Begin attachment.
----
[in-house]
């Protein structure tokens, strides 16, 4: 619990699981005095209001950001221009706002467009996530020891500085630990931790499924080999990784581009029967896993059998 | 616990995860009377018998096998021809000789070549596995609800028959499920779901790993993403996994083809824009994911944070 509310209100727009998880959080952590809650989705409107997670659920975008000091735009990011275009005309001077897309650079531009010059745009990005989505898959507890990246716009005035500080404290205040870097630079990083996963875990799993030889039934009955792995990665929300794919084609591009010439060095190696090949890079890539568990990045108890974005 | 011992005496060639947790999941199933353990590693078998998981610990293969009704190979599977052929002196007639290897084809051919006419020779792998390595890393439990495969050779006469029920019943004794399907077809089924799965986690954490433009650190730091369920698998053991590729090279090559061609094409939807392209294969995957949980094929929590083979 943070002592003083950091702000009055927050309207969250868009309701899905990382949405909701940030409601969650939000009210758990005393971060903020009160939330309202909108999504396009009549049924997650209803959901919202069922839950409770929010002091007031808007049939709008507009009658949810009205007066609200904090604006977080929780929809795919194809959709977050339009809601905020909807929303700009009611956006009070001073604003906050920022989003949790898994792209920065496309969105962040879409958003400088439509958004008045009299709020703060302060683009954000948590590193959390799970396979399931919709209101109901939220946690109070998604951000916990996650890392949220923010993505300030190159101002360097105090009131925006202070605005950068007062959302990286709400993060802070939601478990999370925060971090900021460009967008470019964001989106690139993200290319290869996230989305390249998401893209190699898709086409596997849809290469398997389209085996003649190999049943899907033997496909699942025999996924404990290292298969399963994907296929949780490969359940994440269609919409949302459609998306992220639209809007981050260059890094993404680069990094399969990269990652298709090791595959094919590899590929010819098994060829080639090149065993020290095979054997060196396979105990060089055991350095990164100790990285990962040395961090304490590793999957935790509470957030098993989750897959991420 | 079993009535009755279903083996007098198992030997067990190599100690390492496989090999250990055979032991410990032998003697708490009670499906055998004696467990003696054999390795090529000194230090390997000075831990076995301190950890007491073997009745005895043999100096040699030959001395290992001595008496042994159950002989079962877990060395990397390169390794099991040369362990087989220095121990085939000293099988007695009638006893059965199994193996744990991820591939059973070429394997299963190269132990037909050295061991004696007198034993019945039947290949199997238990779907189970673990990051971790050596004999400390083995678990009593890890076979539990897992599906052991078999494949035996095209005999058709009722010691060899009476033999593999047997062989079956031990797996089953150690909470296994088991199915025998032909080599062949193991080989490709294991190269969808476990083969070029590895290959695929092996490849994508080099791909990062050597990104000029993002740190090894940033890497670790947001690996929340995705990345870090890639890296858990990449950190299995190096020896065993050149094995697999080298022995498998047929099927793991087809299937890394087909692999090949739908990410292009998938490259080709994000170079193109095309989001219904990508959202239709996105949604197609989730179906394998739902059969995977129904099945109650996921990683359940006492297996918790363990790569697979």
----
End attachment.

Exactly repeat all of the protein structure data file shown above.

[in-house]
């Protein structure tokens, strides 16, 4: 619990699981005095209001950001221009706002467009996530020891500085630990931790499924080999990784581009029967896993059998 | 616990995860009377018998096998021809000789070549596995609800028959499920779901790993993403996994083809824009994911944070 509310209100727009998880959080952590809650989705409107997670659920975008000091735009990011275009005309001077897309650079531009010059745009990005989505898959507890990246716009005035500080404290205040870097630079990083996963875990799993030889039934009955792995990665929300794919084609591009010439060095190696090949890079890539568990990045108890974005 | 011992005496060639947790999941199933353990590693078998998981610990293969009704190979599977052929002196007639290897084809051919006419020779792998390595890393439990495969050779006469029920019943004794399907077809089924799965986690954490433009650190730091369920698998053991590729090279090559061609094409939807392209294969995957949980094929929590083979 943070002592003083950091702000009055927050309207969250868009309701899905990382949405909701940030409601969650939000009210758990005393971060903020009160939330309202909108999504396009009549049924997650209803959901919202069922839950409770929010002091007031808007049939709008507009009658949810009205007066609200904090604006977080929780929809795919194809959709977050339009809601905020909807929303700009009611956006009070001073604003906050920022989003949790898994792209920065496309969105962040879409958003400088439509958004008045009299709020703060302060683009954000948590590193959390799970396979399931919709209101109901939220946690109070998604951000916990996650890392949220923010993505300030190159101002360097105090009131925006202070605005950068007062959302990286709400993060802070939601478990999370925060971090900021460009967008470019964001989106690139993200290319290869996230989305390249998401893209190699898709086409596997849809290469398997389209085996003649190999049943899907033997496909699942025999996924404990290292298969399963994907296929949780490969359940994440269609919409949302459609998306992220639209809007981050260059890094993404680069990094399969990269990652298709090791595959094919590899590929010819098994060829080639090149065993020290095979054997060196396979105990060089055991350095990164100790990285990962040395961090304490590793999957935790509470957030098993989750897959991420 | 079993009535009755279903083996007098198992030997067990190599100690390492496989090999250990055979032991410990032998003697708490009670499906055998004696467990003696054999390795090529000194230090390997000075831990076995301190950890007491073997009745005895043999100096040699030959001395290992001595008496042994159950002989079962877990060395990397390169390794099991040369362990087989220095121990085939000293099988007695009638006893059965199994193996744990991820591939059973070429394997299963190269132990037909050295061991004696007198034993019945039947290949199997238990779907189970673990990051971790050596004999400390083995678990009593890890076979539990897992599906052991078999494949035996095209005999058709009722010691060899009476033999593999047997062989079956031990797996089953150690909470296994088991199915025998032909080599062949193991080989490709294991190269969808476990083969070029590895290959695929092996490849994508080099791909990062050597990104000029993002740190090894940033890497670790947001690996929340995705990345870090890639890296858990990449950190299995190096020896065993050149094995697999080298022995498998047929099927793991087809299937890394087909692999090949739908990410292009998938490259080709994000170079193109095309989001219904990508959202239709996105949604197609989730179906394998739902059969995977129904099945109650996921990683359940006492297996918790363990790569697979």